“Pirates are not people to admire, they’re crim—” I stopped speaking. That was not the best track to go with my crew who was quite proud of their status as outlaws.
“Weren’t you a pirate?” Isla asked.
“No!” I snapped, horribly. “I was never a pirate.”
“Yes, you were,” Clarice said. “You were a privateer for Crius before you got a promotion to heading up the starfighter core.”
I shifted my eyes back and forth them. “Being a privateer and commerce raider is completely different from being a pirate.”
Everyone looked at me, skeptically.
“Why are we friends?” I asked.
“I’m sleeping with you,” Clarice said. “So is Isla.”
“I’m sleeping with you too,” Isla said to Clarice.
“I don’t like you, but I have bills to pay,” William said.
I shook my head. “In any case, I’ve already devised a plan.”
“Is your plan to sneak onto the ship, kill this guy, and sneak off without looting any of the valuables onboard?” William asked.
I blinked. “Yes.”
“Then your plan stinks,” Clarice said.
“Are we that hard up for money?” I asked, stretching out my hands.
“Money is like women,” William said, shrugging. “The more you have, the better your situation.”
“That’s disgusting,” Isla said.
“I agree,” Clarice said. “At least about the money part.”
I sighed. “I’m open to suggestions then. Getting Vincent de Castille is my primary goal, however.”
“Agreed,” William said, pausing.
“Agreed?” I asked, not expecting William to join me in this. He had about as much honor as, well, I didn’t have a word for it aside from someone with none.
“Yes,” William said, looking to the others. “Imagine how much money we can get from the families of all those victims in exchange for gutting him on a live holo.”
“Homeless refugees and impoverished patricians are not a great source of wealth,” I said, disgusted.
“One credit a piece across a few billion in the Crius System colonies alone,” William said, making a portrait square with his hands. “Not to mention however much the Commonwealth would be willing to trade in exchange for that information he’s handling.”
“Assuming it even exists,” I replied. “Ida lies like she breathes.”
“Only about the important stuff,” William said. “That she was a spy, she was using it, and that she planned to use us as her assassins for the rest of our lives.”
“We’re not assassins,” I said, not sure what I was going to do with Vincent when I caught up with him.
“You don’t want to kill this guy?” William asked.
I thought about my answer. “After the Fall of Crius, I joined the resistance against the Commonwealth occupation for a few years. One of the acts involved tracking down people who had been part of dropping the asteroids. At one point, we set off a bomb that killed fifty of them in a restaurant. It had a lot of collateral damage. I don’t know if it made the universe a bad place or just killed more people.”
“My heart bleeds for the people party to genocide,” Clarice said, putting her hand over her heart. “They were just following orders. Boo hoo. This guy deserves to die for what he’s done and I’m not even a citizen of Crius.”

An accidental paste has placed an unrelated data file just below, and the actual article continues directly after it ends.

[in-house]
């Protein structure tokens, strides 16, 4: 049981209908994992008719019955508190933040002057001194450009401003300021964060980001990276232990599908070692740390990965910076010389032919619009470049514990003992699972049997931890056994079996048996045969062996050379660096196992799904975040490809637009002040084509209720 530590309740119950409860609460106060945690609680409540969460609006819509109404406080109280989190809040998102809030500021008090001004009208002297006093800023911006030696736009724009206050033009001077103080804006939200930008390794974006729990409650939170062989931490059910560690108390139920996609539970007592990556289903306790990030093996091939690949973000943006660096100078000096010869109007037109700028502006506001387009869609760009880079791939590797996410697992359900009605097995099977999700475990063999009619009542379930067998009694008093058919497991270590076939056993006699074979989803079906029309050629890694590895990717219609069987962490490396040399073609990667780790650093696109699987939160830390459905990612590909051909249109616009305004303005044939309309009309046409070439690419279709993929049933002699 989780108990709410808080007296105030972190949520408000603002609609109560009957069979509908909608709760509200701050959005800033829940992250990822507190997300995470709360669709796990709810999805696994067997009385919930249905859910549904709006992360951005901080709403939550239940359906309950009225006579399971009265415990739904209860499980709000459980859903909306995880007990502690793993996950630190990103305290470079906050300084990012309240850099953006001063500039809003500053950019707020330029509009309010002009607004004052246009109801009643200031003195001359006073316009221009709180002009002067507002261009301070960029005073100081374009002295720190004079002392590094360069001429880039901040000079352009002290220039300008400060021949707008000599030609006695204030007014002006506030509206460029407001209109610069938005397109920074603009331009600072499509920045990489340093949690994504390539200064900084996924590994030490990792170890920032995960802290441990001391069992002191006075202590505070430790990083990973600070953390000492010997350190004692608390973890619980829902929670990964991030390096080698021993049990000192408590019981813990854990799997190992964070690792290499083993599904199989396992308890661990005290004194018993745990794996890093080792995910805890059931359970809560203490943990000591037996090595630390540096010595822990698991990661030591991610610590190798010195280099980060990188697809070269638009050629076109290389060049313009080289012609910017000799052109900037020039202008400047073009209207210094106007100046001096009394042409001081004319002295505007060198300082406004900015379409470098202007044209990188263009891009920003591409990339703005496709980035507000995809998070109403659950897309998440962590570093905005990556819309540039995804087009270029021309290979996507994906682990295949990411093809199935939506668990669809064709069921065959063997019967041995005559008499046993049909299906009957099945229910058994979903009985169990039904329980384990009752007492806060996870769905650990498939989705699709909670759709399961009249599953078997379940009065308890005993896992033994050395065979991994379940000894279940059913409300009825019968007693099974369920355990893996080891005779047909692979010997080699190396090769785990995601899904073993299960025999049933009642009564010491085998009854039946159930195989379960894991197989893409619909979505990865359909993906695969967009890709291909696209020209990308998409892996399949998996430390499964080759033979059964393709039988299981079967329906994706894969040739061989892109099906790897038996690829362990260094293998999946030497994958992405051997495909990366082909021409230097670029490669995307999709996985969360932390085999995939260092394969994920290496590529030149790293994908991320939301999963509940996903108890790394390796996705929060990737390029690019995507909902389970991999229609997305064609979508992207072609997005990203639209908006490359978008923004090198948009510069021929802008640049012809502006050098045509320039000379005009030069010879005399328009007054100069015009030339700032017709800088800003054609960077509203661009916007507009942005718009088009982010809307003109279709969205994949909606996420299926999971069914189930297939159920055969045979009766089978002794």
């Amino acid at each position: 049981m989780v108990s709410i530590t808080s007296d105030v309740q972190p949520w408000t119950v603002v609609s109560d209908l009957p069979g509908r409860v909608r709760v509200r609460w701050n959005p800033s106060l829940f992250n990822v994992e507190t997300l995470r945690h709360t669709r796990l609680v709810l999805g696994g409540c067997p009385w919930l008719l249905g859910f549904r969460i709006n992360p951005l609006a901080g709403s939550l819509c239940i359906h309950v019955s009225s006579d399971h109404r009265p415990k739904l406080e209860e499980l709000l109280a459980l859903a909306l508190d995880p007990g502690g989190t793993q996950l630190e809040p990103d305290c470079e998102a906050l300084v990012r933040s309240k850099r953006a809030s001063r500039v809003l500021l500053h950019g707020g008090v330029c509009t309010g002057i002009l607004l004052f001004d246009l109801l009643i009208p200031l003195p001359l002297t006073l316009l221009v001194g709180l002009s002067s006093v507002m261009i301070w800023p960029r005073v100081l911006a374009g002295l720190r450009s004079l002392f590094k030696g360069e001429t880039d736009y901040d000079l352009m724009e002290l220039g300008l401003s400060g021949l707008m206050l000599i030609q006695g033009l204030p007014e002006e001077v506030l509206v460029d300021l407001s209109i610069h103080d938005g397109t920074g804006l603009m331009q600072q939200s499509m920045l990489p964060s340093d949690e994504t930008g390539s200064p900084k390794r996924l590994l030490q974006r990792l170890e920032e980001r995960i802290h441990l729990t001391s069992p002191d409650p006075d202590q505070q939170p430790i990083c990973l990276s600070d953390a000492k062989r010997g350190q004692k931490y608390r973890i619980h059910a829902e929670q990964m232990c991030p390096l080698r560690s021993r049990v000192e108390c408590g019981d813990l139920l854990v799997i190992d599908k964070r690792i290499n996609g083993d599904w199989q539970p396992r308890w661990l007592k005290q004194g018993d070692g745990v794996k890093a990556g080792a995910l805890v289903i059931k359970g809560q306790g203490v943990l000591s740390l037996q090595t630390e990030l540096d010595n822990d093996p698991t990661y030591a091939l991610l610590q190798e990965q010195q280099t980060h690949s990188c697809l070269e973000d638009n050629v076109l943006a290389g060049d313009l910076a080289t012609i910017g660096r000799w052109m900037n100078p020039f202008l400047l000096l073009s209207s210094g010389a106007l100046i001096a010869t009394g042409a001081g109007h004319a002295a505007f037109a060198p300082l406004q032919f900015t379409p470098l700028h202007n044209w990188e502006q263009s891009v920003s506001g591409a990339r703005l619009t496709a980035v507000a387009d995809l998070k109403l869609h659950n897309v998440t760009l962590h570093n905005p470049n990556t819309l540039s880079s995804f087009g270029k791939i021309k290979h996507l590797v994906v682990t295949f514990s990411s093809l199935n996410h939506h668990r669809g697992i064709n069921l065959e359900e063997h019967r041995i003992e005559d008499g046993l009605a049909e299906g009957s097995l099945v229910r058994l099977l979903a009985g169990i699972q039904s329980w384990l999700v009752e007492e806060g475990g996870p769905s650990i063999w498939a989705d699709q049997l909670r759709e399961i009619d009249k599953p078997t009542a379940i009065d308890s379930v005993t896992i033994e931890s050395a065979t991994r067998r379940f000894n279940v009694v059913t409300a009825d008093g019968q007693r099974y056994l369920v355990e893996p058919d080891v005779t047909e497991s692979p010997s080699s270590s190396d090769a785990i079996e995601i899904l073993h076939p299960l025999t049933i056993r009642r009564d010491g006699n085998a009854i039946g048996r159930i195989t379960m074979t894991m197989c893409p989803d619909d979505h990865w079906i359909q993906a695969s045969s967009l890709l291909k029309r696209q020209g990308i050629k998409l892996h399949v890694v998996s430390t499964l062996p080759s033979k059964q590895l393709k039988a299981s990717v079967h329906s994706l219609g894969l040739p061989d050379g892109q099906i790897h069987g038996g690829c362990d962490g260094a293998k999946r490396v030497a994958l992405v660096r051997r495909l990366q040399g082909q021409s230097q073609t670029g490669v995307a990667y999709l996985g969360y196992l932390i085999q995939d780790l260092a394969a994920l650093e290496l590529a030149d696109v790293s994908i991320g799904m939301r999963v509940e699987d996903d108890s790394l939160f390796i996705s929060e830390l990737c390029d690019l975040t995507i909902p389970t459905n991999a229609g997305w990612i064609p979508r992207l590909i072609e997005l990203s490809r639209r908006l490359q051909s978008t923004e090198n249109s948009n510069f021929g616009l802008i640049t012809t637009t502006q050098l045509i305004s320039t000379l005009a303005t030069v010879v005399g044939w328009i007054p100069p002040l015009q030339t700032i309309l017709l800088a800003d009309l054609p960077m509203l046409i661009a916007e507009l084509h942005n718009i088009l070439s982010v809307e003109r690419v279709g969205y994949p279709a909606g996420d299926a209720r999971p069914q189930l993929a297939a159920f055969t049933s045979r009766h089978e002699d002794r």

I’d killed a lot of people following orders. Some of them had been innocents, either caught in the crossfire or part of the targeted bombing campaigns I’d performed as a pilot. Yet, I hadn’t turned against my world. I hadn’t betrayed my people. At least not until I had no world to side with. Yet, here I was, working with the Commonwealth too.
Did I have any honor left to judge him with? Did honor matter here? In the end, that would be up to God to decide or history. I pushed that aside and focused on the one thing that made sense: the mission. Good or evil, I would carry it out to the best of my ability. “I have another plan on looting the ship.”
“This was your brilliant plan?” William said, standing beside me at the Kazun tables. “Buy a fricking ticket?”
The two of us were wearing black suits with white ascots as we were surrounded by hundreds of human guests on this level specially designed for members of our species. There were a couple of aliens present, the multi-armed Kresh and squat quadrapod Veddo, but it was mostly humans as far as the eye could see.
Which was far as the interior of the central chamber used a combination of holograms and lighting to make an image of a Belenus sunset over a garden party. Most of the humans were dressed as aristocrats from Nouveau Paris. Frankly, we looked shockingly underdressed for the fops and trillionaires playing noble.
“We’re in alien territory now, outside the Commonwealth’s jurisdiction. Buying a ticket was a good way to get us in. So was also mugging some of the crew for uniforms.
Clarice walked up, wearing the revealing attire of a glittering two-piece swimsuit with butterfly wings, carrying a serving tray. “Why are you not wearing something like this?”
“I’m the captain and William has been putting on the pounds lately,” I said, dryly. “In any case, Isla is a bioroid so she’s able to interact with the ship’s computers better.”
Clarice grumbled as I pulled a drink off her tray.